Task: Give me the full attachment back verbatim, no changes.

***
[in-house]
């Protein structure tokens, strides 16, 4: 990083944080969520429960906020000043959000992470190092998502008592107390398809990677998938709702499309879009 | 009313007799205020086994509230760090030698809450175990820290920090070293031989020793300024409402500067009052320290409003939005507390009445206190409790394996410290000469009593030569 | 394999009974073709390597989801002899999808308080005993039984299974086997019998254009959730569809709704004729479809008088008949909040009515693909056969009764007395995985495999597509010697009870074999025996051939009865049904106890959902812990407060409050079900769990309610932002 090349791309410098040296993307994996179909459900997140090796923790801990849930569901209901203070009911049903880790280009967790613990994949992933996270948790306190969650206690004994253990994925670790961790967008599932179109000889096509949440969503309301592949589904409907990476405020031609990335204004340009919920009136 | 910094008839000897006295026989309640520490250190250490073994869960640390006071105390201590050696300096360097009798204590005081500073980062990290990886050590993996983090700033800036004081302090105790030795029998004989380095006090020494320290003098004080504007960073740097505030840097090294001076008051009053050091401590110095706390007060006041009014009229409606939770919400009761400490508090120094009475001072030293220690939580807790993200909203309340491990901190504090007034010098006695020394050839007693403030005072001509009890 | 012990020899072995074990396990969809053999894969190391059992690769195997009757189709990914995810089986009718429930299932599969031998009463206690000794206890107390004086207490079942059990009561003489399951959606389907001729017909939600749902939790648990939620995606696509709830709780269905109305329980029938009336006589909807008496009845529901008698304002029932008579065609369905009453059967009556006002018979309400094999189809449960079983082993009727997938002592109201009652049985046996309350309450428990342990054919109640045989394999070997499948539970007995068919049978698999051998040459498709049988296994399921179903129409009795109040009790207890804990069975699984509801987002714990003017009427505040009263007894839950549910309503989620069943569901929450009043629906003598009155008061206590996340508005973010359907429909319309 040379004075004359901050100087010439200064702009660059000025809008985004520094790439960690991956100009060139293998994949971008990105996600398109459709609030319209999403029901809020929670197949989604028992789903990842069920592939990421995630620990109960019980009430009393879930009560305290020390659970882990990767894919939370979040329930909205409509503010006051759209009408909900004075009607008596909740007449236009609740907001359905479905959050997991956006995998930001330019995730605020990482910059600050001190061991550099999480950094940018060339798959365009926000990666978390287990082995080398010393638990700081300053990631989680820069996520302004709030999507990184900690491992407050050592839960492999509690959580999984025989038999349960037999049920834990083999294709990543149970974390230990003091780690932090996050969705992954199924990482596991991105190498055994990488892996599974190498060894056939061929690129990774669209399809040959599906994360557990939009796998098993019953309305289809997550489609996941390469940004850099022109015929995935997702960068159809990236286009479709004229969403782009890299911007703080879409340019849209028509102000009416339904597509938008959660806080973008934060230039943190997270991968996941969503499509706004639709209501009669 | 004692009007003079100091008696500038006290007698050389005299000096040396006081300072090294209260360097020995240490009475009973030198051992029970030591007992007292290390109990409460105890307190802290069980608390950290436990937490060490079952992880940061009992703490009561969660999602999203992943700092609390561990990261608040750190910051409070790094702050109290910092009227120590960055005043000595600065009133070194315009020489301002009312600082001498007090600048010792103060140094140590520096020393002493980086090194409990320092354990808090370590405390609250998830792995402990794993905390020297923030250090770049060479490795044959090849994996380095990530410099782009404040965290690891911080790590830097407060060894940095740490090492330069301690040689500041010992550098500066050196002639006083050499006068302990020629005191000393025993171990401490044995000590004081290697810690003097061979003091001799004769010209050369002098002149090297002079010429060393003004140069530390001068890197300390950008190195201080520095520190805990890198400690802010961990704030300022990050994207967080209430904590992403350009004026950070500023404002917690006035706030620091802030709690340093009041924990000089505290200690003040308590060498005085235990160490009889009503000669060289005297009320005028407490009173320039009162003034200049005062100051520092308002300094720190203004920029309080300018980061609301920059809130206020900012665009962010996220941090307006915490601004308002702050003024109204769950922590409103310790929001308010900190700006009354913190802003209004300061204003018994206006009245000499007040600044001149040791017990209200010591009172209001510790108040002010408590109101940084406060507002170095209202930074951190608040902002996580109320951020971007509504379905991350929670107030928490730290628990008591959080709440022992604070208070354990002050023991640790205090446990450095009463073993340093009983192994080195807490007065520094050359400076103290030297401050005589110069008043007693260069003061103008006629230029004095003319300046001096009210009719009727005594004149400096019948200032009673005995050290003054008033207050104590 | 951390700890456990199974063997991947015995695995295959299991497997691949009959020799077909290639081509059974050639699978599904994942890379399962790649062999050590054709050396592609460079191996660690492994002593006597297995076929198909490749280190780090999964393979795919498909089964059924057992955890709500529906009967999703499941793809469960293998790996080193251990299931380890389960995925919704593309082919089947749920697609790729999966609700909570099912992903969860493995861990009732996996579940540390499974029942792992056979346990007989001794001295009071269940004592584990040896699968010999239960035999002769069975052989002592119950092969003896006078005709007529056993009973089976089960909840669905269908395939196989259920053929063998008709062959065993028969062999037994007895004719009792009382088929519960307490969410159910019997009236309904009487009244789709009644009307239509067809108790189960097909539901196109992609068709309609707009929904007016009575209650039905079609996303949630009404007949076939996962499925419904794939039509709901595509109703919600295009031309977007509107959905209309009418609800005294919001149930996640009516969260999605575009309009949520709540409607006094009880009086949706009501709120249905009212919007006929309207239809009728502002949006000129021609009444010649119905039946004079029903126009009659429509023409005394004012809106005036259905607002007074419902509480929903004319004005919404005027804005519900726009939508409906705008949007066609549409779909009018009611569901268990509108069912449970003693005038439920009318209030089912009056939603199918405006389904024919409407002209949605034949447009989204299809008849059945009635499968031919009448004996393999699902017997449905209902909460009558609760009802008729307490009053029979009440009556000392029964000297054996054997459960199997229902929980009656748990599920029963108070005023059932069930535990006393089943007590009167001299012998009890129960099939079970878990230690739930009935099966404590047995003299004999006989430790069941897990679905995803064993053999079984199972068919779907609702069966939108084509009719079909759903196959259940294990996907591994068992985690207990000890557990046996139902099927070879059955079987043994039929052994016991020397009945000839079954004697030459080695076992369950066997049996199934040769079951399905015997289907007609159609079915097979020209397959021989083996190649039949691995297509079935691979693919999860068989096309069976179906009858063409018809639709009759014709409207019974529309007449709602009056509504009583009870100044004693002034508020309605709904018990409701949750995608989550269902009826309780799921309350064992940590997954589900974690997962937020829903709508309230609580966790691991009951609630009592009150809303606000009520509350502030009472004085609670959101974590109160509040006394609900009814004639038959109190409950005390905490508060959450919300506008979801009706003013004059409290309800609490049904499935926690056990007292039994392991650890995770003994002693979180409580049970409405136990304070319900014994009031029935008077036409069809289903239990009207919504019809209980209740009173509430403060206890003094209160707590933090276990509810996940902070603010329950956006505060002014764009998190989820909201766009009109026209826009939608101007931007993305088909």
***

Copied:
[in-house]
């Protein structure tokens, strides 16, 4: 990083944080969520429960906020000043959000992470190092998502008592107390398809990677998938709702499309879009 | 009313007799205020086994509230760090030698809450175990820290920090070293031989020793300024409402500067009052320290409003939005507390009445206190409790394996410290000469009593030569 | 394999009974073709390597989801002899999808308080005993039984299974086997019998254009959730569809709704004729479809008088008949909040009515693909056969009764007395995985495999597509010697009870074999025996051939009865049904106890959902812990407060409050079900769990309610932002 090349791309410098040296993307994996179909459900997140090796923790801990849930569901209901203070009911049903880790280009967790613990994949992933996270948790306190969650206690004994253990994925670790961790967008599932179109000889096509949440969503309301592949589904409907990476405020031609990335204004340009919920009136 | 910094008839000897006295026989309640520490250190250490073994869960640390006071105390201590050696300096360097009798204590005081500073980062990290990886050590993996983090700033800036004081302090105790030795029998004989380095006090020494320290003098004080504007960073740097505030840097090294001076008051009053050091401590110095706390007060006041009014009229409606939770919400009761400490508090120094009475001072030293220690939580807790993200909203309340491990901190504090007034010098006695020394050839007693403030005072001509009890 | 012990020899072995074990396990969809053999894969190391059992690769195997009757189709990914995810089986009718429930299932599969031998009463206690000794206890107390004086207490079942059990009561003489399951959606389907001729017909939600749902939790648990939620995606696509709830709780269905109305329980029938009336006589909807008496009845529901008698304002029932008579065609369905009453059967009556006002018979309400094999189809449960079983082993009727997938002592109201009652049985046996309350309450428990342990054919109640045989394999070997499948539970007995068919049978698999051998040459498709049988296994399921179903129409009795109040009790207890804990069975699984509801987002714990003017009427505040009263007894839950549910309503989620069943569901929450009043629906003598009155008061206590996340508005973010359907429909319309 040379004075004359901050100087010439200064702009660059000025809008985004520094790439960690991956100009060139293998994949971008990105996600398109459709609030319209999403029901809020929670197949989604028992789903990842069920592939990421995630620990109960019980009430009393879930009560305290020390659970882990990767894919939370979040329930909205409509503010006051759209009408909900004075009607008596909740007449236009609740907001359905479905959050997991956006995998930001330019995730605020990482910059600050001190061991550099999480950094940018060339798959365009926000990666978390287990082995080398010393638990700081300053990631989680820069996520302004709030999507990184900690491992407050050592839960492999509690959580999984025989038999349960037999049920834990083999294709990543149970974390230990003091780690932090996050969705992954199924990482596991991105190498055994990488892996599974190498060894056939061929690129990774669209399809040959599906994360557990939009796998098993019953309305289809997550489609996941390469940004850099022109015929995935997702960068159809990236286009479709004229969403782009890299911007703080879409340019849209028509102000009416339904597509938008959660806080973008934060230039943190997270991968996941969503499509706004639709209501009669 | 004692009007003079100091008696500038006290007698050389005299000096040396006081300072090294209260360097020995240490009475009973030198051992029970030591007992007292290390109990409460105890307190802290069980608390950290436990937490060490079952992880940061009992703490009561969660999602999203992943700092609390561990990261608040750190910051409070790094702050109290910092009227120590960055005043000595600065009133070194315009020489301002009312600082001498007090600048010792103060140094140590520096020393002493980086090194409990320092354990808090370590405390609250998830792995402990794993905390020297923030250090770049060479490795044959090849994996380095990530410099782009404040965290690891911080790590830097407060060894940095740490090492330069301690040689500041010992550098500066050196002639006083050499006068302990020629005191000393025993171990401490044995000590004081290697810690003097061979003091001799004769010209050369002098002149090297002079010429060393003004140069530390001068890197300390950008190195201080520095520190805990890198400690802010961990704030300022990050994207967080209430904590992403350009004026950070500023404002917690006035706030620091802030709690340093009041924990000089505290200690003040308590060498005085235990160490009889009503000669060289005297009320005028407490009173320039009162003034200049005062100051520092308002300094720190203004920029309080300018980061609301920059809130206020900012665009962010996220941090307006915490601004308002702050003024109204769950922590409103310790929001308010900190700006009354913190802003209004300061204003018994206006009245000499007040600044001149040791017990209200010591009172209001510790108040002010408590109101940084406060507002170095209202930074951190608040902002996580109320951020971007509504379905991350929670107030928490730290628990008591959080709440022992604070208070354990002050023991640790205090446990450095009463073993340093009983192994080195807490007065520094050359400076103290030297401050005589110069008043007693260069003061103008006629230029004095003319300046001096009210009719009727005594004149400096019948200032009673005995050290003054008033207050104590 | 951390700890456990199974063997991947015995695995295959299991497997691949009959020799077909290639081509059974050639699978599904994942890379399962790649062999050590054709050396592609460079191996660690492994002593006597297995076929198909490749280190780090999964393979795919498909089964059924057992955890709500529906009967999703499941793809469960293998790996080193251990299931380890389960995925919704593309082919089947749920697609790729999966609700909570099912992903969860493995861990009732996996579940540390499974029942792992056979346990007989001794001295009071269940004592584990040896699968010999239960035999002769069975052989002592119950092969003896006078005709007529056993009973089976089960909840669905269908395939196989259920053929063998008709062959065993028969062999037994007895004719009792009382088929519960307490969410159910019997009236309904009487009244789709009644009307239509067809108790189960097909539901196109992609068709309609707009929904007016009575209650039905079609996303949630009404007949076939996962499925419904794939039509709901595509109703919600295009031309977007509107959905209309009418609800005294919001149930996640009516969260999605575009309009949520709540409607006094009880009086949706009501709120249905009212919007006929309207239809009728502002949006000129021609009444010649119905039946004079029903126009009659429509023409005394004012809106005036259905607002007074419902509480929903004319004005919404005027804005519900726009939508409906705008949007066609549409779909009018009611569901268990509108069912449970003693005038439920009318209030089912009056939603199918405006389904024919409407002209949605034949447009989204299809008849059945009635499968031919009448004996393999699902017997449905209902909460009558609760009802008729307490009053029979009440009556000392029964000297054996054997459960199997229902929980009656748990599920029963108070005023059932069930535990006393089943007590009167001299012998009890129960099939079970878990230690739930009935099966404590047995003299004999006989430790069941897990679905995803064993053999079984199972068919779907609702069966939108084509009719079909759903196959259940294990996907591994068992985690207990000890557990046996139902099927070879059955079987043994039929052994016991020397009945000839079954004697030459080695076992369950066997049996199934040769079951399905015997289907007609159609079915097979020209397959021989083996190649039949691995297509079935691979693919999860068989096309069976179906009858063409018809639709009759014709409207019974529309007449709602009056509504009583009870100044004693002034508020309605709904018990409701949750995608989550269902009826309780799921309350064992940590997954589900974690997962937020829903709508309230609580966790691991009951609630009592009150809303606000009520509350502030009472004085609670959101974590109160509040006394609900009814004639038959109190409950005390905490508060959450919300506008979801009706003013004059409290309800609490049904499935926690056990007292039994392991650890995770003994002693979180409580049970409405136990304070319900014994009031029935008077036409069809289903239990009207919504019809209980209740009173509430403060206890003094209160707590933090276990509810996940902070603010329950956006505060002014764009998190989820909201766009009109026209826009939608101007931007993305088909």